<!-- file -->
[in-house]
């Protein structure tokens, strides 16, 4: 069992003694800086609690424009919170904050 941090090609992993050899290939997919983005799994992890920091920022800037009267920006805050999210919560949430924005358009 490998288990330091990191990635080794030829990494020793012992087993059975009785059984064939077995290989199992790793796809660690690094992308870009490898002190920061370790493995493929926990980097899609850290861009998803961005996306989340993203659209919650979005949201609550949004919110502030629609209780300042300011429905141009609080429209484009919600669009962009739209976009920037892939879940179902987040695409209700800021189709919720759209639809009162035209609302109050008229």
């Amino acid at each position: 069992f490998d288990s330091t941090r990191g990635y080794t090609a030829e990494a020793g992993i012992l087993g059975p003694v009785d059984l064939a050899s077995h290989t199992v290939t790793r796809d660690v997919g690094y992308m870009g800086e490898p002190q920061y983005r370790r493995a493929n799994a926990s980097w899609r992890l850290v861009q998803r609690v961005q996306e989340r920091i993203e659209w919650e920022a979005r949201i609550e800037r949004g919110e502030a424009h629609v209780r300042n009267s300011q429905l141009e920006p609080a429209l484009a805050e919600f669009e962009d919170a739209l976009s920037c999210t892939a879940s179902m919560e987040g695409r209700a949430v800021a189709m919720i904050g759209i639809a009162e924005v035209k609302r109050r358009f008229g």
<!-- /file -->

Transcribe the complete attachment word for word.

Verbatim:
[in-house]
């Protein structure tokens, strides 16, 4: 069992003694800086609690424009919170904050 941090090609992993050899290939997919983005799994992890920091920022800037009267920006805050999210919560949430924005358009 490998288990330091990191990635080794030829990494020793012992087993059975009785059984064939077995290989199992790793796809660690690094992308870009490898002190920061370790493995493929926990980097899609850290861009998803961005996306989340993203659209919650979005949201609550949004919110502030629609209780300042300011429905141009609080429209484009919600669009962009739209976009920037892939879940179902987040695409209700800021189709919720759209639809009162035209609302109050008229």
């Amino acid at each position: 069992f490998d288990s330091t941090r990191g990635y080794t090609a030829e990494a020793g992993i012992l087993g059975p003694v009785d059984l064939a050899s077995h290989t199992v290939t790793r796809d660690v997919g690094y992308m870009g800086e490898p002190q920061y983005r370790r493995a493929n799994a926990s980097w899609r992890l850290v861009q998803r609690v961005q996306e989340r920091i993203e659209w919650e920022a979005r949201i609550e800037r949004g919110e502030a424009h629609v209780r300042n009267s300011q429905l141009e920006p609080a429209l484009a805050e919600f669009e962009d919170a739209l976009s920037c999210t892939a879940s179902m919560e987040g695409r209700a949430v800021a189709m919720i904050g759209i639809a009162e924005v035209k609302r109050r358009f008229g």